A Comic Perfectly Explaining Why Anxiety & Depression Are So Difficult To Fight

A-Comic-Perfectly-Explaining-Why-Anxiety--Depression-Are-So-Difficult-To-Fight-666We recently came across a comic that’s making its way around the internet right now, and since it deals with a topic that we’re pretty passionate, we thought it would be a great idea to archive it on our site and use it to encourage more people to think about depression in a new light.

Depression is (obviously) a very real condition that many of us have suffered or do suffer from, but like many other ‘disorders,’ it has been capitalized on and used for profit to satisfy greed and ego.

Despite the fact that a lot of the drugs prescribed for depression have harmful effects, and that it is possible to alter brain chemistry in other ways – exercise, neuroplasticity, etc. –  massive amounts of medication are dished out to approximately 400 million people worldwide.

Indeed, while it may be surprising to some, depression is actually considered to be the leading cause of disability around the world.

American psychologist Lisa Cosgrove and others have investigated financial ties between the Diagnostic and Statistical Manuel of Mental Disorders (DSM) panel members and the pharmaceutical industry.

In doing so, they found that of 170 DSM panel members, 95 (56%) had one or more financial associations with companies in the pharmaceutical industry, and one hundred percent of the members of the panels on ‘mood disorders’ and ‘schizophrenia and other psychotic disorders’ had financial ties to drug companies.

The connections are especially strong in those diagnostic areas where drugs are the first line of treatment for mental disorders. In the next edition of the manual, it’s the same thing.(source)(source)

The DSM, it would seem, has more to do with politics than science, since its diagnostic criteria are not based on science whatsoever:

No blood tests exist for the disorders in the DSM. It relies on judgments from practitioners who rely on the manual.  – Lisa Cosgrove, PhD, Professor of Counseling and School Psychology at the University of Massachusetts, Boston (source)

The very vocabulary of psychiatry is now defined at all levels by the pharmaceutical industry. – Dr. Irwin Savodnik, assistant clinical professor of psychiatry at the University of California at Los Angeles (source)

Why Do So Many Of Us Feel Depressed All The Time?

Again, a chemical imbalance in our brain might not be the result of biology. In fact, Neuroplasticity is showing us how our thoughts and our perception of the environment around us can re-wire our brain(source)(source). Perhaps it’s time to take a look at the human experience, and what each individual has to go through during their lifespan that contributes to this feeling.

In today’s world, feeling depressed is normal. As I’ve mentioned in many of my previous articles, many of us are forced into lives that we do not want to live, working long hours at a job we don’t like. It’s almost as if we’ve been trained to accept being part of a system that treats us like robots, doing the same thing, all day, every day.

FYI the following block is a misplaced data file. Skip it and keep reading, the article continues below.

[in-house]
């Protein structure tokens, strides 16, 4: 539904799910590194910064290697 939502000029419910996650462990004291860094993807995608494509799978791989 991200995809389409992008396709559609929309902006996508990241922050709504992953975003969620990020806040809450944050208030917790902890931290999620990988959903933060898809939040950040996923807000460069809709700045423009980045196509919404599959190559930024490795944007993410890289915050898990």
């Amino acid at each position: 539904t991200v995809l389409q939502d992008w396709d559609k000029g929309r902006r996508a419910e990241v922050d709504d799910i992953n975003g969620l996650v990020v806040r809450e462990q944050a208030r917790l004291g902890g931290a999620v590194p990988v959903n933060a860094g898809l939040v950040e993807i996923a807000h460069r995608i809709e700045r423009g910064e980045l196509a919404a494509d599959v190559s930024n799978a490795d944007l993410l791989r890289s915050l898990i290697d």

See also: Antidepressants May be Worsening Depression, Not Treating it

Such joyless monotony cannot help but have a negative impact on a person’s psychological well-being, and experiments have been conducted to illustrate exactly how this works. For example, something interesting happens when you put a rat alone in an empty cage and then give it two drinking options: water laced with cocaine (and other drugs), or normal water. In this environment, the rat will always choose the drugged water, seeking to escape from its distress pharmacologically.

But what if you gave the rat something else to do (fun, friends, toys, good food) while still having both options of water? In this instance, even rats who were exposed to the drugs previously chose to abstain from the drug-laced water when given the choice. You can read about the details of that experiment here. Although it was done to examine drug-induced addiction, it also serves as a good analogy for depression.

Is it about our environment? Our bonds, our connections, and our access to fulfilling, enjoyable activities? Is it about how we think about and perceive the world around us? Is it because we are not being nourished (mentally and spiritually)?

The below comic illustrates how depression makes one feel, but it’s time to recognize that it’s not really a ‘disorder’ as it is so commonly thought to be. We have the power to lift ourselves out of these negative feelings without harmful medication, the manufacture of which seems entirely profit driven.

Comic was put together by Nick Seluk, the artist  and Sarah Flanigan, the story teller.

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The views and opinions expressed in this article are those of the authors/source and do not necessarily reflect the position of CSGLOBE or its staff.

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